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Levi Strauss and His Company

by Susan Saperstein

As historians, we like to correct others’ misconceptions of history. Here are some myths about Levi Strauss and his company:

• Levi Strauss invented jeans when peddling tent canvas material in gold camps. The miners asked for strong pants, and he made pants out of the canvas and used rivets on the pockets.

• The company always made jeans.

• The name denim comes from a town in France named Nimes.

• These pants with the riveted pockets were always called jeans.

The actual history goes like this:

• A tailor named Jacob Davis was the inventor of the pants later known as Levi’s or jeans. He approached Levi Strauss & Co. with his idea to secure a patent. It is likely that Davis thought that the company could give him the business network needed to market his idea. Ben Davis, his grandson, later founded the Ben Davis Manufacturing Company – still owned by the Davis family.

• The company started out selling dry goods such as clothing, buttons, bedding, and other textiles to small stores in the West in the early 1850s. The patent for the pants was not granted until 1873.

• There was a cloth called serge de Nimes and another one called nim in 17th century France. However, both were made of a wool blend rather than cotton. The name denim could be a mistranslation of the town of Nimes, but no one really knows. You can read ‘”A Short History of Denim” at http://www .levistrauss.com.

• Actually, they were known as waist overalls in the beginning. But as they became commonly known as Levi’s, the name was registered as a trademark in 1928. Many of us part-time historians might envy the job of Lynn Downey, Historian for Levi Strauss & Co. She landed this job in 1989 when company Chairman Robert Haas, a great-great-grandnephew of Levi Strauss, wanted to take care of the company’s warehouse of historical items. She works with Stacia Fink, Archivist. The company archives now contain documents, 4,500 photographs, posters, artifacts, and 5,000 garments--including the oldest known existing pair of Levi’s, dating from 1879. (All you packrats—look through closets—Lynn would love to see something older.) The archives are used to help designers for the Levi Vintage Clothing line, and marketing personnel.

The company archives are not open to the public, and the museum at the old factory on Valencia Street is now closed. But you can go to the Visitor’s Center in the lobby at the corporate location on Battery Street to see displays from the archives. These offer a condensed view of San Francisco Gold Rush mercantilism and post-1906 Earthquake survival seen through one company’s experience. One of the lobby’s kiosks shows the history of Strauss, Davis, and the company. It also displays an old Singer sewing machine used at the Valencia Street factory and prizes won at the 1915 Panama-Pacific International Exposition for waist overalls and an outfit for children called Koveralls.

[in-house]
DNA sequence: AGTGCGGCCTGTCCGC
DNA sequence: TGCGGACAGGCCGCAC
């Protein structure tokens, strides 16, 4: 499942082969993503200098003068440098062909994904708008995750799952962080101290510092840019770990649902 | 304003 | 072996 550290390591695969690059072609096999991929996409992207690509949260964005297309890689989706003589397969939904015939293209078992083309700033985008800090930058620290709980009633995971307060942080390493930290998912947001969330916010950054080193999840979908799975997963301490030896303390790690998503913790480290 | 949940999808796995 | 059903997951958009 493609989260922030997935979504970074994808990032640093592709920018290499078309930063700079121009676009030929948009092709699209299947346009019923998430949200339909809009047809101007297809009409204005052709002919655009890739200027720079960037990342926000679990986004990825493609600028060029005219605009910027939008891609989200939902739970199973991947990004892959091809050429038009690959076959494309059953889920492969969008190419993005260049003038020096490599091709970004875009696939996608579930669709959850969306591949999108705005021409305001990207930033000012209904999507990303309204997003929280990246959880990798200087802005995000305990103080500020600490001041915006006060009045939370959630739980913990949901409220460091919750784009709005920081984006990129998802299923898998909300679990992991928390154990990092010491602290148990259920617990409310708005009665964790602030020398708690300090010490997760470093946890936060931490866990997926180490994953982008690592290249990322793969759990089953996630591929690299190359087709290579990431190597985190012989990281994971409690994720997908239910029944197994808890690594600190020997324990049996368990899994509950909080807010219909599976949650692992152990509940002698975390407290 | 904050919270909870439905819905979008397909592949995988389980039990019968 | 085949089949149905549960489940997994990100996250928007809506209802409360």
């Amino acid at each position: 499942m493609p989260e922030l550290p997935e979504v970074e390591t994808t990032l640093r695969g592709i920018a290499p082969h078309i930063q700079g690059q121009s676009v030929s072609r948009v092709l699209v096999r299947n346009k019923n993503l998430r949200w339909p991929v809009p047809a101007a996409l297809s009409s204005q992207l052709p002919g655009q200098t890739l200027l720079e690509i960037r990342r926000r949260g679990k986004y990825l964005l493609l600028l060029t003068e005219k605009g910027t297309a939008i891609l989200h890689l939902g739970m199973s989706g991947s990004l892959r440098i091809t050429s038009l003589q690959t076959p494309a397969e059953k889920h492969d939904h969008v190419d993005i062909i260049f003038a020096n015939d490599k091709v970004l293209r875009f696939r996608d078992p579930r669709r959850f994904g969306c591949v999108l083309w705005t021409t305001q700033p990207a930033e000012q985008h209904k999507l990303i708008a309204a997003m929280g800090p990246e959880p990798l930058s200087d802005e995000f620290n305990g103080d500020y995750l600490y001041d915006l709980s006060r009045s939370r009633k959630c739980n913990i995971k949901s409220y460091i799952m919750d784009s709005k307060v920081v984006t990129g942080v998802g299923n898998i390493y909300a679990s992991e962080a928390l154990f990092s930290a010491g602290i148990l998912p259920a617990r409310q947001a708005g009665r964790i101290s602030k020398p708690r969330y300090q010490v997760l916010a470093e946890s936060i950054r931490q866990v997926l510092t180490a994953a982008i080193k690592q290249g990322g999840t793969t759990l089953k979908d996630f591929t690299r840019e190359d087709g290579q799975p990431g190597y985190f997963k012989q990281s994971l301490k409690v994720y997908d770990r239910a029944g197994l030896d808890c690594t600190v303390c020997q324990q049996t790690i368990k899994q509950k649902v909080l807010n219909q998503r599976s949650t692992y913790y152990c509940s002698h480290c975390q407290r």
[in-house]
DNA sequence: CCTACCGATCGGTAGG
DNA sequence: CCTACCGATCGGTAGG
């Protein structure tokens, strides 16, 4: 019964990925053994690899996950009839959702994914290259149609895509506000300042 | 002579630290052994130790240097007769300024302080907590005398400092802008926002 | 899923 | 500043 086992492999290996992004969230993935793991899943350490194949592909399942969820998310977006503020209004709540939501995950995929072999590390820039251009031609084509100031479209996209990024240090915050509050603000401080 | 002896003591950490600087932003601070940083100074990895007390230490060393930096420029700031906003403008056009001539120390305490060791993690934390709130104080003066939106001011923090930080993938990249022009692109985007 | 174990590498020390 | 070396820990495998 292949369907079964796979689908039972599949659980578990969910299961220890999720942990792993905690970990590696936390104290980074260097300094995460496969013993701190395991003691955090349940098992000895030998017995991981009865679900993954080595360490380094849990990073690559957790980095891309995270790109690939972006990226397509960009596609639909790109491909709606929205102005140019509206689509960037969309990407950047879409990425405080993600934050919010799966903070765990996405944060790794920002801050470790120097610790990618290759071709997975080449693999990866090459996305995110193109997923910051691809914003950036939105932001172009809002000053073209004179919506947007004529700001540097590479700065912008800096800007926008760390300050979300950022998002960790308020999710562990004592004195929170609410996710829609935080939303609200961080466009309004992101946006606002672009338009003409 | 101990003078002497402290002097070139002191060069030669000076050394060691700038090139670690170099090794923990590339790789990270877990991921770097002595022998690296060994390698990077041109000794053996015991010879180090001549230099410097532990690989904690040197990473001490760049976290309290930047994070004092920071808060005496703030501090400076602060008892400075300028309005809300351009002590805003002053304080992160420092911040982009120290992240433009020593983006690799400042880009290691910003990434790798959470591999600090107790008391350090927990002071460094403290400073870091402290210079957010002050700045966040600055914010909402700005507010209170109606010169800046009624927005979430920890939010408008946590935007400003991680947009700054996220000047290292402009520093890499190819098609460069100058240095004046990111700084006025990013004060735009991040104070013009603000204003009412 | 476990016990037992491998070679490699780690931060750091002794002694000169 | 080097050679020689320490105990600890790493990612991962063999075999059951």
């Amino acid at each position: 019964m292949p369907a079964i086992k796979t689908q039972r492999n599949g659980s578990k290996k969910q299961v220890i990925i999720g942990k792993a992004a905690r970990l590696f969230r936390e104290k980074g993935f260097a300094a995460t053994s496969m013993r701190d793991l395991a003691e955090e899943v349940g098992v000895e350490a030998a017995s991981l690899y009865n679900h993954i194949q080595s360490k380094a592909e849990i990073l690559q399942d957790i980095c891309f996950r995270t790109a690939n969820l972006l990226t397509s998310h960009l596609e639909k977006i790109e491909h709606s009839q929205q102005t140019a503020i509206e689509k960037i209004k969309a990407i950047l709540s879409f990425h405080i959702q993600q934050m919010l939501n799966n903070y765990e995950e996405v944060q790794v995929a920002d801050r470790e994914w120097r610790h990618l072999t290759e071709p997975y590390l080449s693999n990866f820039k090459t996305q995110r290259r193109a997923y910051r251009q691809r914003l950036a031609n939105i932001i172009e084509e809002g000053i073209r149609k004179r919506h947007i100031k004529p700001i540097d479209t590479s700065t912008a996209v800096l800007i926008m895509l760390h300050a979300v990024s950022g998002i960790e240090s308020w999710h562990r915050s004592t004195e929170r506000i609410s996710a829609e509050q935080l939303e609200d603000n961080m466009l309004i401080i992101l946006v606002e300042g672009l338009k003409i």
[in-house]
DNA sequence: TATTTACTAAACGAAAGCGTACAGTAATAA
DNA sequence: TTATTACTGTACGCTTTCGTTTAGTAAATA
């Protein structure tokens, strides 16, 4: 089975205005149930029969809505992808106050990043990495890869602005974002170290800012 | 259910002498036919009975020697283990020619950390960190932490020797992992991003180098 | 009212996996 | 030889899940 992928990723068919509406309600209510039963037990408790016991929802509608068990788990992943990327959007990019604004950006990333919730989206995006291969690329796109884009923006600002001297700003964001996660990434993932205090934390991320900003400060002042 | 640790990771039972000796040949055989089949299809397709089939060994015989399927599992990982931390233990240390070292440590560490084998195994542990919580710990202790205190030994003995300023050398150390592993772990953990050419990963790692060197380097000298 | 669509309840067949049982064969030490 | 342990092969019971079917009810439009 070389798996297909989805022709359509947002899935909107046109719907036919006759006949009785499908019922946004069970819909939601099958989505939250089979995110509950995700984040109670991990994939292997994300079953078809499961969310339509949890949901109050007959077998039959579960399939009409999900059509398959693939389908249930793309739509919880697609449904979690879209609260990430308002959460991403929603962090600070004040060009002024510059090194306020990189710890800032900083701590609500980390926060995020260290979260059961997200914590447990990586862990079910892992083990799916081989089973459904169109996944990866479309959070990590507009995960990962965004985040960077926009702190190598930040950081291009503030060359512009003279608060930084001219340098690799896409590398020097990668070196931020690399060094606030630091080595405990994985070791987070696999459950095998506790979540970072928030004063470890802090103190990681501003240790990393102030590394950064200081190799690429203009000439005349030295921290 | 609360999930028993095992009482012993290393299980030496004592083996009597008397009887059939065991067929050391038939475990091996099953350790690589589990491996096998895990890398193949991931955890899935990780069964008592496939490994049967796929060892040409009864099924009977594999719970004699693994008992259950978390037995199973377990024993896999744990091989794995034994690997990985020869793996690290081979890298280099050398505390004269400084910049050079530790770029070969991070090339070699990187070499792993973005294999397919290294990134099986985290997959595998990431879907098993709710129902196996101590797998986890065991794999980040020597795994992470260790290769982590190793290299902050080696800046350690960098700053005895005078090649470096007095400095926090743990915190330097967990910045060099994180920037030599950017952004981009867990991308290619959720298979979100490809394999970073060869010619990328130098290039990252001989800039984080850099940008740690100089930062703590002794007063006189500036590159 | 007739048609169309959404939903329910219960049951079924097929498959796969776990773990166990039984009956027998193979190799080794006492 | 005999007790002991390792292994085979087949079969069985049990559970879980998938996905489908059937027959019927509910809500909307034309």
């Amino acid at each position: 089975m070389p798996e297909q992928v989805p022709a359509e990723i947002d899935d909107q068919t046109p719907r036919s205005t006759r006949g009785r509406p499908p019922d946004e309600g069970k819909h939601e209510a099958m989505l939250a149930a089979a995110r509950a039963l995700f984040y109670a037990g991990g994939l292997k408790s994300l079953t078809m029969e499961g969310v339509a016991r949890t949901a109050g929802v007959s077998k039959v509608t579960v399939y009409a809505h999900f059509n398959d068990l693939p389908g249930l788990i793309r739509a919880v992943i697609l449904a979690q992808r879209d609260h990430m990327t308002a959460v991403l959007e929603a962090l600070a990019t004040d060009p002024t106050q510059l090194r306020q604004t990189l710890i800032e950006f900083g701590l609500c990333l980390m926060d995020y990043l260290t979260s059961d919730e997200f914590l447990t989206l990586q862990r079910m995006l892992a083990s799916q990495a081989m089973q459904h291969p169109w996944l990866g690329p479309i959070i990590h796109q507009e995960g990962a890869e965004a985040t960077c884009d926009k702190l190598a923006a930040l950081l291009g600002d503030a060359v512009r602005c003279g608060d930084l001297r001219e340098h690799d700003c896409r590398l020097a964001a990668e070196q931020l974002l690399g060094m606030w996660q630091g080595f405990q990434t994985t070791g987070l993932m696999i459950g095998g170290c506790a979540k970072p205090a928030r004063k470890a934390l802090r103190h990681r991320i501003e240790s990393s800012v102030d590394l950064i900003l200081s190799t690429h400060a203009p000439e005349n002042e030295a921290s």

Another area displays a history of clothing made throughout the years. The Letters Pavilion displays letters from fans, including one from a man who hijacked an airplane in 1969 and was promptly put in a Cuban prison. After wearing his pants for over 100 days in prison, he later wrote the company, “I highly recommend ‘Mr. Levis’ to anyone who is confined or travels a lot.”

Strauss, born Loeb Strauss, came to the United States from Bavaria in 1847. He applied for citizenship almost immediately and changed his name to Levi (probably to better assimilate). He never married, but was very close to his family, and left the company to his four nephews, Jacob, Louis, Abraham, and Sigmund Stern.

Another little-known fact: we can thank Levi’s for the San Francisco Public Library’s History Center…sort of. Its official name is the Daniel E. Koshland San Francisco History Center. Koshland, a San Francisco philanthropist whose photograph can be seen in the History Center, was an executive with the company.

By the way, Lynn loves her job and says she “will probably die with her boots on in the archive.” The Visitor’s Center is located at their corporate location at 1155 Battery Street and is open every day, except holidays, from 10 am to 5 pm.

Credits:

• Lynn Downey, Historian for Levi Strauss & Co.

• levistrauss.com/Heritage/

• Our City, the Jews of San Francisco, Irena Narell

Historic photo of Levi Strauss courtesy of SF History Center, SF Public Library.

Photos of Panama Pacific International Exhibition booth and Freedom-Alls on page courtesy of Levi Strauss & Co

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Levi Strauss, 1829-1902

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Pan-Pacific International exhibit booth where Koveralls were made during the fair

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Advertisement for Freedom-Alls, a one piece garment for women dating from 1918

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